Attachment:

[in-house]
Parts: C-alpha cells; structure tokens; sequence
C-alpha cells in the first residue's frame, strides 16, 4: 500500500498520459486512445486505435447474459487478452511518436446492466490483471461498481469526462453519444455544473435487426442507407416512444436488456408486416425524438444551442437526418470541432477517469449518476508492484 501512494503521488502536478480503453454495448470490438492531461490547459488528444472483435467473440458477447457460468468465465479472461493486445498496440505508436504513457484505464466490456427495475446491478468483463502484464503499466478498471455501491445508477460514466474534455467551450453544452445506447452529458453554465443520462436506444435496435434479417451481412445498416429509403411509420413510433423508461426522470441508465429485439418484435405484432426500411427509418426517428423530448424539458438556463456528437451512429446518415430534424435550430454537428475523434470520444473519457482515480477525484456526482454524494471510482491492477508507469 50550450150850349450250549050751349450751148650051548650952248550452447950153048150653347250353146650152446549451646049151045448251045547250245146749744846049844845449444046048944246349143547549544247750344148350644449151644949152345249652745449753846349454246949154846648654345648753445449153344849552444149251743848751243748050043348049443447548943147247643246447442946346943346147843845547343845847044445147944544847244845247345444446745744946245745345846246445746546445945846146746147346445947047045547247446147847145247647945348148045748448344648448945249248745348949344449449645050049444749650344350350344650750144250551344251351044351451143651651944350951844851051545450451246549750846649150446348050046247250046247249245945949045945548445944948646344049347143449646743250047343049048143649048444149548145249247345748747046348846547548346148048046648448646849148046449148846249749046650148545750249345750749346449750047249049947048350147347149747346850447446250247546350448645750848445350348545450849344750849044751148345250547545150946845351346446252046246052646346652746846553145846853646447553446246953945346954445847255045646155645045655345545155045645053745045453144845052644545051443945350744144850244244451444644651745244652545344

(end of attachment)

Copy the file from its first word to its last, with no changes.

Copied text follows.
[in-house]
Parts: C-alpha cells; structure tokens; sequence
C-alpha cells in the first residue's frame, strides 16, 4: 500500500498520459486512445486505435447474459487478452511518436446492466490483471461498481469526462453519444455544473435487426442507407416512444436488456408486416425524438444551442437526418470541432477517469449518476508492484 501512494503521488502536478480503453454495448470490438492531461490547459488528444472483435467473440458477447457460468468465465479472461493486445498496440505508436504513457484505464466490456427495475446491478468483463502484464503499466478498471455501491445508477460514466474534455467551450453544452445506447452529458453554465443520462436506444435496435434479417451481412445498416429509403411509420413510433423508461426522470441508465429485439418484435405484432426500411427509418426517428423530448424539458438556463456528437451512429446518415430534424435550430454537428475523434470520444473519457482515480477525484456526482454524494471510482491492477508507469 50550450150850349450250549050751349450751148650051548650952248550452447950153048150653347250353146650152446549451646049151045448251045547250245146749744846049844845449444046048944246349143547549544247750344148350644449151644949152345249652745449753846349454246949154846648654345648753445449153344849552444149251743848751243748050043348049443447548943147247643246447442946346943346147843845547343845847044445147944544847244845247345444446745744946245745345846246445746546445945846146746147346445947047045547247446147847145247647945348148045748448344648448945249248745348949344449449645050049444749650344350350344650750144250551344251351044351451143651651944350951844851051545450451246549750846649150446348050046247250046247249245945949045945548445944948646344049347143449646743250047343049048143649048444149548145249247345748747046348846547548346148048046648448646849148046449148846249749046650148545750249345750749346449750047249049947048350147347149747346850447446250247546350448645750848445350348545450849344750849044751148345250547545150946845351346446252046246052646346652746846553145846853646447553446246953945346954445847255045646155645045655345545155045645053745045453144845052644545051443945350744144850244244451444644651745244652545344